23 Meat Consumption by Type Asked to report what quantities of beef, pork, and lamb their household has consumed in the past 30 days, by cut type –This gives us idea of how much meat is being consumed locally, and what cuts are preferred Respondents consume more beef than pork and lamb by a wide margin –Average beef consumption/month: 16 lbs/household –Average pork consumption/month: 7 lbs/household –Average lamb consumption/month: <1 lb/household (average household size: 2.5 people)

24 Beef Consumption per Household

25 Pork Consumption per Household

26 Lamb Consumption per Household

27 Meat attributes Respondents were asked to rank the importance of a variety of meat attributes Most important: –Freshness, Taste/Flavor, Safety, Tenderness, Leanness, Price Important : –Cut Type, Humane Treatment of Animal, Environmentally Friendly, Marbling, Naturally Raised, Feed Type, Packaging Less important: –Organic, Muscle Texture, Sale/Promotion, Origin of Product, Brand Name

28 Pricing Respondents were asked how much they usually pay per pound for several different cuts of meat, and what quantity (in oz.) they typically purchase of the cuts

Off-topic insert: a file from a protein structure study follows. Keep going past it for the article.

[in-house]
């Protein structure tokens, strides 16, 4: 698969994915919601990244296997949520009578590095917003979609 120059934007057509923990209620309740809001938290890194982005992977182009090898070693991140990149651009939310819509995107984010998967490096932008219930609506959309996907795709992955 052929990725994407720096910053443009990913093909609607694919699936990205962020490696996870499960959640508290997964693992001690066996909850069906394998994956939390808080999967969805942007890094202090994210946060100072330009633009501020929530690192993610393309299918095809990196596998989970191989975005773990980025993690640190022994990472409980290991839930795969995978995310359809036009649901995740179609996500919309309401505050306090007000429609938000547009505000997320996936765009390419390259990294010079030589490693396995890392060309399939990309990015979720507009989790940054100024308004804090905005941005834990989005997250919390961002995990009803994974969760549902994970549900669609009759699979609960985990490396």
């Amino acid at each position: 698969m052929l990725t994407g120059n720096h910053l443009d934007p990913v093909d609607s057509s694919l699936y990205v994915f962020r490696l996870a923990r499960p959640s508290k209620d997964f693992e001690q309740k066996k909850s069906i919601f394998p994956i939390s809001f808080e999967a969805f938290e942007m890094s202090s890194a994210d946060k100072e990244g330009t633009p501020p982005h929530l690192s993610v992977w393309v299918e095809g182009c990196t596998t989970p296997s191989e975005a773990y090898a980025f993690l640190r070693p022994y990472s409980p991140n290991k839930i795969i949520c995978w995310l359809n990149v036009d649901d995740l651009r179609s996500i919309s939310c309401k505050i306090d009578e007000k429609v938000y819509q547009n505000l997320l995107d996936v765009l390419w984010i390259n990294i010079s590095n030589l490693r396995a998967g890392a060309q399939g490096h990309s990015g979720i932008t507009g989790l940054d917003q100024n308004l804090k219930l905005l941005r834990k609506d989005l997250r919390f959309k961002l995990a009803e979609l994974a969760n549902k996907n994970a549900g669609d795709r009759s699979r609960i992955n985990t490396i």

29 Support For Local Meats Percentage of respondents who would pay at least some premium for labeled product.

30 Pricing Consumer willingness to pay for labeled meat types with differing features ($/lb)

31 Target Consumer – Locally Grown NY Steak –Younger age adults –Male –Children in household –Fully employed Ground Beef –Younger age levels –Male –Higher education –Higher income levels –Live in northern Nevada

32 Target Consumer – Grass-fed NY Steak –Younger age adults –Higher education –Minority group –Live in northern Nevada Ground Beef –Younger age levels –Male –No children –Part-time employed –Live in northern Nevada

33 Consumer Conclusions Respondents primarily consuming beef products 10% primarily shop at specialty stores, farmers markets – target market Have definite preferences for different cuts 65-86% willing to pay a premium for labeled locally grown and grass-fed –Range from $.03/lb for pork chops to $4.33/lb for NY steak

34 Final Study will be completed by end December 2006 Business Plan & Recommendations Building/Mobile financials –Currently under construction Producers may consider applying for start-up funding